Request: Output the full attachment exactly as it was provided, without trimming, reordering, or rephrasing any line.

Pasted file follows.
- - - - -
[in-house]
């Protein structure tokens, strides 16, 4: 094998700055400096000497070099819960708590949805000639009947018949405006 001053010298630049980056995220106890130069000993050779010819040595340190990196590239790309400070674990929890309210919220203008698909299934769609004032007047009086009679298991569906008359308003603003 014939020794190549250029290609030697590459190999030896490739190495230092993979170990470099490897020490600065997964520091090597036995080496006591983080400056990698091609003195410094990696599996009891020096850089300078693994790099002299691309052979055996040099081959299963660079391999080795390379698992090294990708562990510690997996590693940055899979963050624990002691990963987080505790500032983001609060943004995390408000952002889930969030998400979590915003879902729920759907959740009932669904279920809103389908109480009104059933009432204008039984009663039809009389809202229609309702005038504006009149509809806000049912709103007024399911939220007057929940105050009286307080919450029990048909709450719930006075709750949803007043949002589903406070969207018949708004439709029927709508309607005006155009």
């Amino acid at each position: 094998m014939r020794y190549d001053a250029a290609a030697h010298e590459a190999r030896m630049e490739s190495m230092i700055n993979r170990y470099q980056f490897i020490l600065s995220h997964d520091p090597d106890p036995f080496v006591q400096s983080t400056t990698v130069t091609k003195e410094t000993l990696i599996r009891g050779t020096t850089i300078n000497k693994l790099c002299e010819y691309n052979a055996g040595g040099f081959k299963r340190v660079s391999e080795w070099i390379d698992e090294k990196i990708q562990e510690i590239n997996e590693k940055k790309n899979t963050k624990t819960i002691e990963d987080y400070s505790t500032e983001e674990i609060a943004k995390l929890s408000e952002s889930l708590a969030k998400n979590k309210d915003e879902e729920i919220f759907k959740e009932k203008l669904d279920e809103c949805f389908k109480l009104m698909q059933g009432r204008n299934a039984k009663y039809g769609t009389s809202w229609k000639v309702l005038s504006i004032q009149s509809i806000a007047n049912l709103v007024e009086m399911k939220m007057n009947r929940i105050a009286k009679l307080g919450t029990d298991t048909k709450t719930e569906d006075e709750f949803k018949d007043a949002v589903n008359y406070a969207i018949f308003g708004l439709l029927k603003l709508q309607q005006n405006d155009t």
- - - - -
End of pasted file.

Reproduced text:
[in-house]
């Protein structure tokens, strides 16, 4: 094998700055400096000497070099819960708590949805000639009947018949405006 001053010298630049980056995220106890130069000993050779010819040595340190990196590239790309400070674990929890309210919220203008698909299934769609004032007047009086009679298991569906008359308003603003 014939020794190549250029290609030697590459190999030896490739190495230092993979170990470099490897020490600065997964520091090597036995080496006591983080400056990698091609003195410094990696599996009891020096850089300078693994790099002299691309052979055996040099081959299963660079391999080795390379698992090294990708562990510690997996590693940055899979963050624990002691990963987080505790500032983001609060943004995390408000952002889930969030998400979590915003879902729920759907959740009932669904279920809103389908109480009104059933009432204008039984009663039809009389809202229609309702005038504006009149509809806000049912709103007024399911939220007057929940105050009286307080919450029990048909709450719930006075709750949803007043949002589903406070969207018949708004439709029927709508309607005006155009």
């Amino acid at each position: 094998m014939r020794y190549d001053a250029a290609a030697h010298e590459a190999r030896m630049e490739s190495m230092i700055n993979r170990y470099q980056f490897i020490l600065s995220h997964d520091p090597d106890p036995f080496v006591q400096s983080t400056t990698v130069t091609k003195e410094t000993l990696i599996r009891g050779t020096t850089i300078n000497k693994l790099c002299e010819y691309n052979a055996g040595g040099f081959k299963r340190v660079s391999e080795w070099i390379d698992e090294k990196i990708q562990e510690i590239n997996e590693k940055k790309n899979t963050k624990t819960i002691e990963d987080y400070s505790t500032e983001e674990i609060a943004k995390l929890s408000e952002s889930l708590a969030k998400n979590k309210d915003e879902e729920i919220f759907k959740e009932k203008l669904d279920e809103c949805f389908k109480l009104m698909q059933g009432r204008n299934a039984k009663y039809g769609t009389s809202w229609k000639v309702l005038s504006i004032q009149s509809i806000a007047n049912l709103v007024e009086m399911k939220m007057n009947r929940i105050a009286k009679l307080g919450t029990d298991t048909k709450t719930e569906d006075e709750f949803k018949d007043a949002v589903n008359y406070a969207i018949f308003g708004l439709l029927k603003l709508q309607q005006n405006d155009t």